This survey of 430 recombinant DNA scientists currently engaged in research assesses the impact of public attention, political advocacy, and litigation on their work. The findings show that most researchers feel they have benefited from public attention to the field, but 34% feel they have been negatively affected. Sixty-one percent agree that as a result of litigation by activists, greater social responsibility on the part of scientists working in the field is required. Considerable concern is expressed regarding public ignorance, uninformed controversy, and the future impact of activist-inspired litigation, especially on the possible loss of the U.S. competitive edge. Recommendations are made for a public education campaign focused on priority-target audiences (i.e., regulatory decision makers, other scientists, members of the media, and environmentalists).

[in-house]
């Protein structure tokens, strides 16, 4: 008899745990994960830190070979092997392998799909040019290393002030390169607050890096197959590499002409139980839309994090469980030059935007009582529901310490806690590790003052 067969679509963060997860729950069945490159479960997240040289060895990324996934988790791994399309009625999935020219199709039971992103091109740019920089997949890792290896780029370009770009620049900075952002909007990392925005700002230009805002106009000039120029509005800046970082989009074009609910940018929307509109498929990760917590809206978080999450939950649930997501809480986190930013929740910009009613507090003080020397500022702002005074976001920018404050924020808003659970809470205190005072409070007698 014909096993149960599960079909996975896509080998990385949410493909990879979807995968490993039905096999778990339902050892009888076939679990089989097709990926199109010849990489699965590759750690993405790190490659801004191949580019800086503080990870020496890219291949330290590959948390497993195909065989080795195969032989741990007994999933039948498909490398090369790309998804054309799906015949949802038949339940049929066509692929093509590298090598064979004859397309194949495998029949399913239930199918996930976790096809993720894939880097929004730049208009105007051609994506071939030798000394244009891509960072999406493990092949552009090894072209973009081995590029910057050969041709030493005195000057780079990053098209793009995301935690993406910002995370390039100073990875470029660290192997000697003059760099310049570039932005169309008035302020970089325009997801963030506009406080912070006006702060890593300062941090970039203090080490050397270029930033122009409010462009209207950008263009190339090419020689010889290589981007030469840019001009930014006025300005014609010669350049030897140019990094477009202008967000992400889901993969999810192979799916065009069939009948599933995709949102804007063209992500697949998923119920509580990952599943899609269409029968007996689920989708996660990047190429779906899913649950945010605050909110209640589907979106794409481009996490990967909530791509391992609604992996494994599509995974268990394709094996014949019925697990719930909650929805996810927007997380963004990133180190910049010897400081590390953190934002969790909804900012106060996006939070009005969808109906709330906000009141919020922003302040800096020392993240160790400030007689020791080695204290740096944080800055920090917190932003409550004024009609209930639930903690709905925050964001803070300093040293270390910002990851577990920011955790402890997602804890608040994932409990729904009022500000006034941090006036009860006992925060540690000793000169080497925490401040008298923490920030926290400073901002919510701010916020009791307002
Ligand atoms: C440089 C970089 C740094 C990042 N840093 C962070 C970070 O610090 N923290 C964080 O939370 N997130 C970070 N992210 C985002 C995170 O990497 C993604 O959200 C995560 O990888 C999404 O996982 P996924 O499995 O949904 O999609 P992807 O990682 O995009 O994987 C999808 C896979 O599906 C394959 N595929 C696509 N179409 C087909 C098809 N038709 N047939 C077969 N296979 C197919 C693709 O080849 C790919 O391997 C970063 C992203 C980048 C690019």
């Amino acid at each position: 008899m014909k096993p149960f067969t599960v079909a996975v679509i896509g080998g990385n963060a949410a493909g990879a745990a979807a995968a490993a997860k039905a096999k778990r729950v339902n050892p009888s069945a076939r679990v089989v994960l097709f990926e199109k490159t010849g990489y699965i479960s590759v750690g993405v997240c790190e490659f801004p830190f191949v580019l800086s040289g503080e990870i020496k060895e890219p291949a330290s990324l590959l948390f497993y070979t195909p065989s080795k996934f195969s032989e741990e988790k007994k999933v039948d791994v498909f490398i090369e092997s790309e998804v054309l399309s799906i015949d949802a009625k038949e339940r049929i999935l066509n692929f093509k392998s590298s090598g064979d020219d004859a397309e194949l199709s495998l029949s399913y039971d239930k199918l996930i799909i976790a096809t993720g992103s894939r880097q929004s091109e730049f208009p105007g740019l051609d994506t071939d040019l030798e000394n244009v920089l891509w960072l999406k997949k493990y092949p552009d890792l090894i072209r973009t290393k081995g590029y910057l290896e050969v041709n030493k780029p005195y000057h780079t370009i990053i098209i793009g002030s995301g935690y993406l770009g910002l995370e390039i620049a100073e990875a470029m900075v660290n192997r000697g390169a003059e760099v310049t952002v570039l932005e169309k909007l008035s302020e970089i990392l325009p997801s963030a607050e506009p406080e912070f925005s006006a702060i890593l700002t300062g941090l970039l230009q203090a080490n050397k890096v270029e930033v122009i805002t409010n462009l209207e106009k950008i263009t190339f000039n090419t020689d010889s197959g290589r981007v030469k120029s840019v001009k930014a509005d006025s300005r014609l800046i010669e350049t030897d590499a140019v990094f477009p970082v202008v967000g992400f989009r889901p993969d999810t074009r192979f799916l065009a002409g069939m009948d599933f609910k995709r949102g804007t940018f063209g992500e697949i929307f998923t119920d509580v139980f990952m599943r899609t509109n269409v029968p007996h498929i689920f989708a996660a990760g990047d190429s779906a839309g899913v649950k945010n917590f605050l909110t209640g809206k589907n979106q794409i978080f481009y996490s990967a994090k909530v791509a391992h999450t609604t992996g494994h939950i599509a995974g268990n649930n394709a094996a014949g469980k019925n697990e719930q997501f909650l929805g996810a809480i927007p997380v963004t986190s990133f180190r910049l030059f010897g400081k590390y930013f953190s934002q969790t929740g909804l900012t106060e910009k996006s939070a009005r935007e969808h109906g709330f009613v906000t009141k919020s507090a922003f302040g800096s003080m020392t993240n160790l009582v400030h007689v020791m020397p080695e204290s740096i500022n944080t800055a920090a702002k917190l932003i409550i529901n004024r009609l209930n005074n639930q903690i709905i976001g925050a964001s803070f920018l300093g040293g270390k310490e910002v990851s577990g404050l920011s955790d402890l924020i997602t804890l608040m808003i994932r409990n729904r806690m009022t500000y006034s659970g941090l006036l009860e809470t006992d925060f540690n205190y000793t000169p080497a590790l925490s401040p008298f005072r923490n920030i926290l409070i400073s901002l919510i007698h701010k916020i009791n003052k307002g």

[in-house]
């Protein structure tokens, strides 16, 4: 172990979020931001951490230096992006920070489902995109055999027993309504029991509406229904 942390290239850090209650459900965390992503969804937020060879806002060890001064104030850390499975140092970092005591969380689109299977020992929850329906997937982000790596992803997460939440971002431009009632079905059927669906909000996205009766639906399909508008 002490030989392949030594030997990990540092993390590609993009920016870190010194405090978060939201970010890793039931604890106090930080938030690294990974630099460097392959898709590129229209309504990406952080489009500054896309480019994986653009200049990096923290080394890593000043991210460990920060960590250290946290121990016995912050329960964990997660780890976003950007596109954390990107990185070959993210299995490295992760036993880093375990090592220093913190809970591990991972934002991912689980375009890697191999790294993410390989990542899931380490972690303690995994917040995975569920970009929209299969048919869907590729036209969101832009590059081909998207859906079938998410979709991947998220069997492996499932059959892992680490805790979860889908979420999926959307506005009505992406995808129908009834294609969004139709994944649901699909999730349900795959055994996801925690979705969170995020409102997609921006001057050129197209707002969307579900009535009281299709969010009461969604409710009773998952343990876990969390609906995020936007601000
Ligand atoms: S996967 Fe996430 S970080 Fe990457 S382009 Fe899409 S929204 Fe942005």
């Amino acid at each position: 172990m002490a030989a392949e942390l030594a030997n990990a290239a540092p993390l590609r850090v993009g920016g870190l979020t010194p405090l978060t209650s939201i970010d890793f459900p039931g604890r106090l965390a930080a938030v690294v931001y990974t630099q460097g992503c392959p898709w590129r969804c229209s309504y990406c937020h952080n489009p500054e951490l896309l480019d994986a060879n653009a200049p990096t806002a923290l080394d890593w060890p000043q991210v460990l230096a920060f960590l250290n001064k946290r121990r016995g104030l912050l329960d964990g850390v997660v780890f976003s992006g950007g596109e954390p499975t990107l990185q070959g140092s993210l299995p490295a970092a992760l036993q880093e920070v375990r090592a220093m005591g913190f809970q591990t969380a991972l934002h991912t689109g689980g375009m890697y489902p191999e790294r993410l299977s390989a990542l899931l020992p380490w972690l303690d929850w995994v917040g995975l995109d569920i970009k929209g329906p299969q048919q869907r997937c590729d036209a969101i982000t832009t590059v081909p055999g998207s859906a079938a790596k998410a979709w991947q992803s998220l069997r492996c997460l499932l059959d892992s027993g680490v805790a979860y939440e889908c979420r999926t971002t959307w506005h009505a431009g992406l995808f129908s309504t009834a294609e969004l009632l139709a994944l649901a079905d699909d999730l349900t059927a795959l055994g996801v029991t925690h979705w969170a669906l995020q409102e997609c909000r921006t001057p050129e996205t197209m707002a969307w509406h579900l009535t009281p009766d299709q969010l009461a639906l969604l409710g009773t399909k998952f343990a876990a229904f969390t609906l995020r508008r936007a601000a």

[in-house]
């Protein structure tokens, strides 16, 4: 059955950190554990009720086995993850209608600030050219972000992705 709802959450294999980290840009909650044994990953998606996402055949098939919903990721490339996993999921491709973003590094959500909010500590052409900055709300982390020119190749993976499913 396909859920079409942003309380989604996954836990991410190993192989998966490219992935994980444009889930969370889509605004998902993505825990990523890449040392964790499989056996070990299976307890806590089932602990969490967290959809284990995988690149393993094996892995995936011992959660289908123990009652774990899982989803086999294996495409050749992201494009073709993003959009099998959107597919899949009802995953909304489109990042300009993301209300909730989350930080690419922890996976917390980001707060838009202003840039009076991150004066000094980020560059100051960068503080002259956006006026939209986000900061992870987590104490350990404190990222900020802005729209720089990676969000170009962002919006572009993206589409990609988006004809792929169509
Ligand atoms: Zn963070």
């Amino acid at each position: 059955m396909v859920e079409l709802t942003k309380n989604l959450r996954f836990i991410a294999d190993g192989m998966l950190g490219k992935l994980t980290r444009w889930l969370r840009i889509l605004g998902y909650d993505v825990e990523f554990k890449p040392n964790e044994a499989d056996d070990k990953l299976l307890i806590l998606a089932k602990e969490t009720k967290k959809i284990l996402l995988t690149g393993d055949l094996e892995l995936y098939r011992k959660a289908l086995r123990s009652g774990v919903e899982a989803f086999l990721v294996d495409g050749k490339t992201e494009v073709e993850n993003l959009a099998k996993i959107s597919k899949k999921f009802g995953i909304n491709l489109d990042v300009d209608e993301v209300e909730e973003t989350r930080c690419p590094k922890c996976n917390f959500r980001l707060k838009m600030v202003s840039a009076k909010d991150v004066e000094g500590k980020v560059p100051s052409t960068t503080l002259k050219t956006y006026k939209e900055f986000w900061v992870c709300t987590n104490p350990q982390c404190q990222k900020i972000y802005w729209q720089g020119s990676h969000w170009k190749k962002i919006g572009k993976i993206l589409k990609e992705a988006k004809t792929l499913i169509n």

About a decade ago, the Netherlands Environmental Assessment Agency (PBL) unwittingly embarked on a transition from a technocratic model of science advising to the paradigm of "post-normal science" (PNS). In response to a scandal around uncertainty management in 1999, a Guidance for "Uncertainty Assessment and Communication" was developed with advice from the initiators of the PNS concept and was introduced in 2003. This was followed in 2007 by a "Stakeholder Participation" Guidance. In this article, the authors provide a combined insider/outsider perspective on the transition process. The authors assess the extent to which the PNS paradigm has delivered new approaches in the agency's practice and analyze two projects-on long-term options for Dutch sustainable development policy and for urban development policy-the latter in somewhat more detail. The authors identify several paradoxes PBL encounters when putting the PNS concept into practice. It is concluded that an openness to other styles of work than the technocratic model has become visible, but that the introduction of the PNS paradigm is still in its early stage.